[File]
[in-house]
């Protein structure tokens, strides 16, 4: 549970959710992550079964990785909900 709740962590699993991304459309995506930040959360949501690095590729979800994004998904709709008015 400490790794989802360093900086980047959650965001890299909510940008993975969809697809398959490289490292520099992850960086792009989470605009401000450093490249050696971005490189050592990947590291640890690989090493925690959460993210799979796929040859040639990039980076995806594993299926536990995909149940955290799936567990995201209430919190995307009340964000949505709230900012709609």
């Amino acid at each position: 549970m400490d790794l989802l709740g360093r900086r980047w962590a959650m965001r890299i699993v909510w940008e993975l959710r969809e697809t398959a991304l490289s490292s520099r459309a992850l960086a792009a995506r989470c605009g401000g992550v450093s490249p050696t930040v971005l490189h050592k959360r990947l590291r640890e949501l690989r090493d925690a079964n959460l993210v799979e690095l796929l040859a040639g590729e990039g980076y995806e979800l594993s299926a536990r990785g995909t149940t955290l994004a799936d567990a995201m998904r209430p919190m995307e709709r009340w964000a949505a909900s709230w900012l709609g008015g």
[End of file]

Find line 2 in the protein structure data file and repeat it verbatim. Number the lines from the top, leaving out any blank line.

């Protein structure tokens, strides 16, 4: 549970959710992550079964990785909900 709740962590699993991304459309995506930040959360949501690095590729979800994004998904709709008015 400490790794989802360093900086980047959650965001890299909510940008993975969809697809398959490289490292520099992850960086792009989470605009401000450093490249050696971005490189050592990947590291640890690989090493925690959460993210799979796929040859040639990039980076995806594993299926536990995909149940955290799936567990995201209430919190995307009340964000949505709230900012709609």